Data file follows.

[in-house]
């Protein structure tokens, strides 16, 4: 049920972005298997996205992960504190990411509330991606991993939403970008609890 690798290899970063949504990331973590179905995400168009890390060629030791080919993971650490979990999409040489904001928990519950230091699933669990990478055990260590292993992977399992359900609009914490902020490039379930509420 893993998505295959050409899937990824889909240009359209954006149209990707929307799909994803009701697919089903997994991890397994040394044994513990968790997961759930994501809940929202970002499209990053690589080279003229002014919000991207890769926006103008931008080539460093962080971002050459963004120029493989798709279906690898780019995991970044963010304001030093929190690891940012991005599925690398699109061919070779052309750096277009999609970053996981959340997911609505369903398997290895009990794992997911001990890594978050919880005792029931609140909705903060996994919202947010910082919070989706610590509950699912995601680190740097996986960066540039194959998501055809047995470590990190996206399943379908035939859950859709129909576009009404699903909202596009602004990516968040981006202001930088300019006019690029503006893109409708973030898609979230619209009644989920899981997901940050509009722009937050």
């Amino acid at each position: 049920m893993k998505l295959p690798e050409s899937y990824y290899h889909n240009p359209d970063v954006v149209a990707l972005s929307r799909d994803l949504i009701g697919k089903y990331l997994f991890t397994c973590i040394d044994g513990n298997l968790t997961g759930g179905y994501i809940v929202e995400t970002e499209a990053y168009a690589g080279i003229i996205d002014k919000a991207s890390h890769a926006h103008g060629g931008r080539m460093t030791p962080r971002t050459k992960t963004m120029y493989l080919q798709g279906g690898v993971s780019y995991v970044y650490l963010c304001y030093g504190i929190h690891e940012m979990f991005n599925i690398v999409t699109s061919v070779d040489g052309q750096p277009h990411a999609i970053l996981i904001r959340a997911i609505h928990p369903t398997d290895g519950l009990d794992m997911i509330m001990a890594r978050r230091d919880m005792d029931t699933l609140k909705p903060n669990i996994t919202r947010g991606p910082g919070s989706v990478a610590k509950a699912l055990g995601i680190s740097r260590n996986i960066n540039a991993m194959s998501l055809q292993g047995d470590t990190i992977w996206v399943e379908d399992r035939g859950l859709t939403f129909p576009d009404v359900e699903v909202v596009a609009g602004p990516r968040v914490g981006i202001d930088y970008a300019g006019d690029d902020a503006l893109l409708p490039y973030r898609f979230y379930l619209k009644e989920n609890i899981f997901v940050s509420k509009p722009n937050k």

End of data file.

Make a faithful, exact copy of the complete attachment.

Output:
[in-house]
């Protein structure tokens, strides 16, 4: 049920972005298997996205992960504190990411509330991606991993939403970008609890 690798290899970063949504990331973590179905995400168009890390060629030791080919993971650490979990999409040489904001928990519950230091699933669990990478055990260590292993992977399992359900609009914490902020490039379930509420 893993998505295959050409899937990824889909240009359209954006149209990707929307799909994803009701697919089903997994991890397994040394044994513990968790997961759930994501809940929202970002499209990053690589080279003229002014919000991207890769926006103008931008080539460093962080971002050459963004120029493989798709279906690898780019995991970044963010304001030093929190690891940012991005599925690398699109061919070779052309750096277009999609970053996981959340997911609505369903398997290895009990794992997911001990890594978050919880005792029931609140909705903060996994919202947010910082919070989706610590509950699912995601680190740097996986960066540039194959998501055809047995470590990190996206399943379908035939859950859709129909576009009404699903909202596009602004990516968040981006202001930088300019006019690029503006893109409708973030898609979230619209009644989920899981997901940050509009722009937050």
């Amino acid at each position: 049920m893993k998505l295959p690798e050409s899937y990824y290899h889909n240009p359209d970063v954006v149209a990707l972005s929307r799909d994803l949504i009701g697919k089903y990331l997994f991890t397994c973590i040394d044994g513990n298997l968790t997961g759930g179905y994501i809940v929202e995400t970002e499209a990053y168009a690589g080279i003229i996205d002014k919000a991207s890390h890769a926006h103008g060629g931008r080539m460093t030791p962080r971002t050459k992960t963004m120029y493989l080919q798709g279906g690898v993971s780019y995991v970044y650490l963010c304001y030093g504190i929190h690891e940012m979990f991005n599925i690398v999409t699109s061919v070779d040489g052309q750096p277009h990411a999609i970053l996981i904001r959340a997911i609505h928990p369903t398997d290895g519950l009990d794992m997911i509330m001990a890594r978050r230091d919880m005792d029931t699933l609140k909705p903060n669990i996994t919202r947010g991606p910082g919070s989706v990478a610590k509950a699912l055990g995601i680190s740097r260590n996986i960066n540039a991993m194959s998501l055809q292993g047995d470590t990190i992977w996206v399943e379908d399992r035939g859950l859709t939403f129909p576009d009404v359900e699903v909202v596009a609009g602004p990516r968040v914490g981006i202001d930088y970008a300019g006019d690029d902020a503006l893109l409708p490039y973030r898609f979230y379930l619209k009644e989920n609890i899981f997901v940050s509420k509009p722009n937050k």